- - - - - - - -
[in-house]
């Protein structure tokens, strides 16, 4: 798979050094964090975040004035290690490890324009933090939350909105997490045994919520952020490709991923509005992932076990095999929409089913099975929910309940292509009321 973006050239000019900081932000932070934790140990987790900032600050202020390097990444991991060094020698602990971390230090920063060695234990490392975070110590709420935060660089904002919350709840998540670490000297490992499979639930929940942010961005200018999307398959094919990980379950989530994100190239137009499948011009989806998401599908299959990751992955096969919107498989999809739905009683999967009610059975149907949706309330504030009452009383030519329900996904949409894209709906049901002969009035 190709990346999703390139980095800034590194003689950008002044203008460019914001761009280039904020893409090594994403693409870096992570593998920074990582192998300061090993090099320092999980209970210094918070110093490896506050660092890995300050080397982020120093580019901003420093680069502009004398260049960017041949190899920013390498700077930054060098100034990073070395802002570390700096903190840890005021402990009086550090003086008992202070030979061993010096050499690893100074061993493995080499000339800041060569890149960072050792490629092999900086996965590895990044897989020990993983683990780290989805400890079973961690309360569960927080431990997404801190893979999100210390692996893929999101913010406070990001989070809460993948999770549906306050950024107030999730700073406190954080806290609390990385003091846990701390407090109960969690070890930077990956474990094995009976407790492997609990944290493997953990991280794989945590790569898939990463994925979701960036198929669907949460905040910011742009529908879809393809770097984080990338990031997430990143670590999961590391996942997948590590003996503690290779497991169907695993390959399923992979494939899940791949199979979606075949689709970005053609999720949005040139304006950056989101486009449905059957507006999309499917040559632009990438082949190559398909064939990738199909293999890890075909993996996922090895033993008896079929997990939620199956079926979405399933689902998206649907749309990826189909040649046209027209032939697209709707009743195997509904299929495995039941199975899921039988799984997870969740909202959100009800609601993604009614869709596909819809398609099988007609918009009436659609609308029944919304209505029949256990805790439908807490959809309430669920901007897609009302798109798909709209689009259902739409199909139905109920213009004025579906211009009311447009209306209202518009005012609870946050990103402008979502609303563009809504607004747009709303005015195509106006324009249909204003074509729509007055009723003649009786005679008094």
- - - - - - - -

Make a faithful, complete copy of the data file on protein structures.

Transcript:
[in-house]
């Protein structure tokens, strides 16, 4: 798979050094964090975040004035290690490890324009933090939350909105997490045994919520952020490709991923509005992932076990095999929409089913099975929910309940292509009321 973006050239000019900081932000932070934790140990987790900032600050202020390097990444991991060094020698602990971390230090920063060695234990490392975070110590709420935060660089904002919350709840998540670490000297490992499979639930929940942010961005200018999307398959094919990980379950989530994100190239137009499948011009989806998401599908299959990751992955096969919107498989999809739905009683999967009610059975149907949706309330504030009452009383030519329900996904949409894209709906049901002969009035 190709990346999703390139980095800034590194003689950008002044203008460019914001761009280039904020893409090594994403693409870096992570593998920074990582192998300061090993090099320092999980209970210094918070110093490896506050660092890995300050080397982020120093580019901003420093680069502009004398260049960017041949190899920013390498700077930054060098100034990073070395802002570390700096903190840890005021402990009086550090003086008992202070030979061993010096050499690893100074061993493995080499000339800041060569890149960072050792490629092999900086996965590895990044897989020990993983683990780290989805400890079973961690309360569960927080431990997404801190893979999100210390692996893929999101913010406070990001989070809460993948999770549906306050950024107030999730700073406190954080806290609390990385003091846990701390407090109960969690070890930077990956474990094995009976407790492997609990944290493997953990991280794989945590790569898939990463994925979701960036198929669907949460905040910011742009529908879809393809770097984080990338990031997430990143670590999961590391996942997948590590003996503690290779497991169907695993390959399923992979494939899940791949199979979606075949689709970005053609999720949005040139304006950056989101486009449905059957507006999309499917040559632009990438082949190559398909064939990738199909293999890890075909993996996922090895033993008896079929997990939620199956079926979405399933689902998206649907749309990826189909040649046209027209032939697209709707009743195997509904299929495995039941199975899921039988799984997870969740909202959100009800609601993604009614869709596909819809398609099988007609918009009436659609609308029944919304209505029949256990805790439908807490959809309430669920901007897609009302798109798909709209689009259902739409199909139905109920213009004025579906211009009311447009209306209202518009005012609870946050990103402008979502609303563009809504607004747009709303005015195509106006324009249909204003074509729509007055009723003649009786005679008094």